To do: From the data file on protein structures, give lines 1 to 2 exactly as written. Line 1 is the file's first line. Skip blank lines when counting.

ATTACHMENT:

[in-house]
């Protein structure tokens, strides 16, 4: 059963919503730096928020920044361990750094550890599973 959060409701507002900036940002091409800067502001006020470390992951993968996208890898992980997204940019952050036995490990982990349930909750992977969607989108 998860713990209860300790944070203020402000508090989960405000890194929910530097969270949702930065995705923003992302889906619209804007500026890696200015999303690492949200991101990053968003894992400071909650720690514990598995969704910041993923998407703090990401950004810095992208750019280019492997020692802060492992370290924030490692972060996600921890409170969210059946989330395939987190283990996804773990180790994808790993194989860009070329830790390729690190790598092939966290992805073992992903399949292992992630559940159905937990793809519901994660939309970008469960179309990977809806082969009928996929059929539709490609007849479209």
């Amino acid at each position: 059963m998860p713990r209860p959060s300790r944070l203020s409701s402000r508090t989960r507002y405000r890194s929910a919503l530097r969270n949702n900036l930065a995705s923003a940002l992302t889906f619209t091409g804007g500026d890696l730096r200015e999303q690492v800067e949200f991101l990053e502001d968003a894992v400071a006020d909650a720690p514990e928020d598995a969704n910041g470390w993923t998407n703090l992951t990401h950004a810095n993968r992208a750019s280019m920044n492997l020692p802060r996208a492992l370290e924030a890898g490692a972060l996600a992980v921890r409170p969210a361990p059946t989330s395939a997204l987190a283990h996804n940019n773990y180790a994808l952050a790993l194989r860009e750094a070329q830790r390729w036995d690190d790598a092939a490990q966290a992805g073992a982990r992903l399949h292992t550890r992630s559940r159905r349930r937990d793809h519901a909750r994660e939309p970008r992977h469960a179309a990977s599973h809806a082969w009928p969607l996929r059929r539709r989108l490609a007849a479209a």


[in-house]
């Protein structure tokens, strides 16, 4: 059963919503730096928020920044361990750094550890599973 959060409701507002900036940002091409800067502001006020470390992951993968996208890898992980997204940019952050036995490990982990349930909750992977969607989108 998860713990209860300790944070203020402000508090989960405000890194929910530097969270949702930065995705923003992302889906619209804007500026890696200015999303690492949200991101990053968003894992400071909650720690514990598995969704910041993923998407703090990401950004810095992208750019280019492997020692802060492992370290924030490692972060996600921890409170969210059946989330395939987190283990996804773990180790994808790993194989860009070329830790390729690190790598092939966290992805073992992903399949292992992630559940159905937990793809519901994660939309970008469960179309990977809806082969009928996929059929539709490609007849479209």